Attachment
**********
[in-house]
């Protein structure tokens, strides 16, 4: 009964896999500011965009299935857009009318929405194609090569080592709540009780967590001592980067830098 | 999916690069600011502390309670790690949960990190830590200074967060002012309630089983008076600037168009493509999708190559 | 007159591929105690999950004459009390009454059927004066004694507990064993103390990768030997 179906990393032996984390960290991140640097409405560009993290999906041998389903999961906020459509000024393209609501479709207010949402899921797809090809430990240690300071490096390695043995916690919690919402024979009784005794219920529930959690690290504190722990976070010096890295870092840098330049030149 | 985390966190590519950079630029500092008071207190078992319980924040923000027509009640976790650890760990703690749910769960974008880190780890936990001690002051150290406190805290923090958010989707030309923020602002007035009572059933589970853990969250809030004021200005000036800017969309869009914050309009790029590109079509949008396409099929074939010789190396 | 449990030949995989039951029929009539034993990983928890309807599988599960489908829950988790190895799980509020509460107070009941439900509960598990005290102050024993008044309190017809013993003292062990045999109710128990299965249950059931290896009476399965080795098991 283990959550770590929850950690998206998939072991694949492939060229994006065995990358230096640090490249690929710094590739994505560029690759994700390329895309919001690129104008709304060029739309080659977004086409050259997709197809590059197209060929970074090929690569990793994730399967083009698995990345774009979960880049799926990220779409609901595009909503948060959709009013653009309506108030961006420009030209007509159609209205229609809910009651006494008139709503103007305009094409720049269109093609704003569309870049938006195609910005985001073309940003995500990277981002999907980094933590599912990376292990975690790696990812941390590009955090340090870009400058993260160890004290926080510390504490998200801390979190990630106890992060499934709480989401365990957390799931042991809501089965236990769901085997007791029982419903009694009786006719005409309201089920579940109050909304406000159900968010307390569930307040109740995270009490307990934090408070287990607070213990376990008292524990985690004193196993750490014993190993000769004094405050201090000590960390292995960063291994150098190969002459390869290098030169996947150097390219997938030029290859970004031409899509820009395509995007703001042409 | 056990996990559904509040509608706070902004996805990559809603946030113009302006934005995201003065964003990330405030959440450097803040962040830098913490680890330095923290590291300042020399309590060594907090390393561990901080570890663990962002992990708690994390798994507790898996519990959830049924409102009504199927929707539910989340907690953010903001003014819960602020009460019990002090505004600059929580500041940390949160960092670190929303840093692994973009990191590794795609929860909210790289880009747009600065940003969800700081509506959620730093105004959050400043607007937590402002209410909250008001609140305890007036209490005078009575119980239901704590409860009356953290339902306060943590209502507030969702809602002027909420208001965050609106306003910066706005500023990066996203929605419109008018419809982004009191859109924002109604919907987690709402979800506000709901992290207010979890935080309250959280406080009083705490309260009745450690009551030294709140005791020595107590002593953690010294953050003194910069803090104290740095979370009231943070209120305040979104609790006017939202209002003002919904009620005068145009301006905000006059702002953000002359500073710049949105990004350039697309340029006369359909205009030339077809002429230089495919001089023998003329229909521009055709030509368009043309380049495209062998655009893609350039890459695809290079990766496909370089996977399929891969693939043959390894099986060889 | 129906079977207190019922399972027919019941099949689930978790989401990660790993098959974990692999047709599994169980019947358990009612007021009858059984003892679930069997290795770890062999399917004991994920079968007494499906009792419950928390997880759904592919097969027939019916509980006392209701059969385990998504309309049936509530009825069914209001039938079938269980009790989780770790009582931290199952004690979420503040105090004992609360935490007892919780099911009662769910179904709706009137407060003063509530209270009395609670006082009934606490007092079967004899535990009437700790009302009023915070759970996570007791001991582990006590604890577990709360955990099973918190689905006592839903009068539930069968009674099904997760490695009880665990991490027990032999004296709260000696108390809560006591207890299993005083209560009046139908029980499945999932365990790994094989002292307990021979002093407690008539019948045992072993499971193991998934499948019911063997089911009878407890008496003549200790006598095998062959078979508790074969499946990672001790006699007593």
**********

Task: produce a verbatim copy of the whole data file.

[in-house]
């Protein structure tokens, strides 16, 4: 009964896999500011965009299935857009009318929405194609090569080592709540009780967590001592980067830098 | 999916690069600011502390309670790690949960990190830590200074967060002012309630089983008076600037168009493509999708190559 | 007159591929105690999950004459009390009454059927004066004694507990064993103390990768030997 179906990393032996984390960290991140640097409405560009993290999906041998389903999961906020459509000024393209609501479709207010949402899921797809090809430990240690300071490096390695043995916690919690919402024979009784005794219920529930959690690290504190722990976070010096890295870092840098330049030149 | 985390966190590519950079630029500092008071207190078992319980924040923000027509009640976790650890760990703690749910769960974008880190780890936990001690002051150290406190805290923090958010989707030309923020602002007035009572059933589970853990969250809030004021200005000036800017969309869009914050309009790029590109079509949008396409099929074939010789190396 | 449990030949995989039951029929009539034993990983928890309807599988599960489908829950988790190895799980509020509460107070009941439900509960598990005290102050024993008044309190017809013993003292062990045999109710128990299965249950059931290896009476399965080795098991 283990959550770590929850950690998206998939072991694949492939060229994006065995990358230096640090490249690929710094590739994505560029690759994700390329895309919001690129104008709304060029739309080659977004086409050259997709197809590059197209060929970074090929690569990793994730399967083009698995990345774009979960880049799926990220779409609901595009909503948060959709009013653009309506108030961006420009030209007509159609209205229609809910009651006494008139709503103007305009094409720049269109093609704003569309870049938006195609910005985001073309940003995500990277981002999907980094933590599912990376292990975690790696990812941390590009955090340090870009400058993260160890004290926080510390504490998200801390979190990630106890992060499934709480989401365990957390799931042991809501089965236990769901085997007791029982419903009694009786006719005409309201089920579940109050909304406000159900968010307390569930307040109740995270009490307990934090408070287990607070213990376990008292524990985690004193196993750490014993190993000769004094405050201090000590960390292995960063291994150098190969002459390869290098030169996947150097390219997938030029290859970004031409899509820009395509995007703001042409 | 056990996990559904509040509608706070902004996805990559809603946030113009302006934005995201003065964003990330405030959440450097803040962040830098913490680890330095923290590291300042020399309590060594907090390393561990901080570890663990962002992990708690994390798994507790898996519990959830049924409102009504199927929707539910989340907690953010903001003014819960602020009460019990002090505004600059929580500041940390949160960092670190929303840093692994973009990191590794795609929860909210790289880009747009600065940003969800700081509506959620730093105004959050400043607007937590402002209410909250008001609140305890007036209490005078009575119980239901704590409860009356953290339902306060943590209502507030969702809602002027909420208001965050609106306003910066706005500023990066996203929605419109008018419809982004009191859109924002109604919907987690709402979800506000709901992290207010979890935080309250959280406080009083705490309260009745450690009551030294709140005791020595107590002593953690010294953050003194910069803090104290740095979370009231943070209120305040979104609790006017939202209002003002919904009620005068145009301006905000006059702002953000002359500073710049949105990004350039697309340029006369359909205009030339077809002429230089495919001089023998003329229909521009055709030509368009043309380049495209062998655009893609350039890459695809290079990766496909370089996977399929891969693939043959390894099986060889 | 129906079977207190019922399972027919019941099949689930978790989401990660790993098959974990692999047709599994169980019947358990009612007021009858059984003892679930069997290795770890062999399917004991994920079968007494499906009792419950928390997880759904592919097969027939019916509980006392209701059969385990998504309309049936509530009825069914209001039938079938269980009790989780770790009582931290199952004690979420503040105090004992609360935490007892919780099911009662769910179904709706009137407060003063509530209270009395609670006082009934606490007092079967004899535990009437700790009302009023915070759970996570007791001991582990006590604890577990709360955990099973918190689905006592839903009068539930069968009674099904997760490695009880665990991490027990032999004296709260000696108390809560006591207890299993005083209560009046139908029980499945999932365990790994094989002292307990021979002093407690008539019948045992072993499971193991998934499948019911063997089911009878407890008496003549200790006598095998062959078979508790074969499946990672001790006699007593």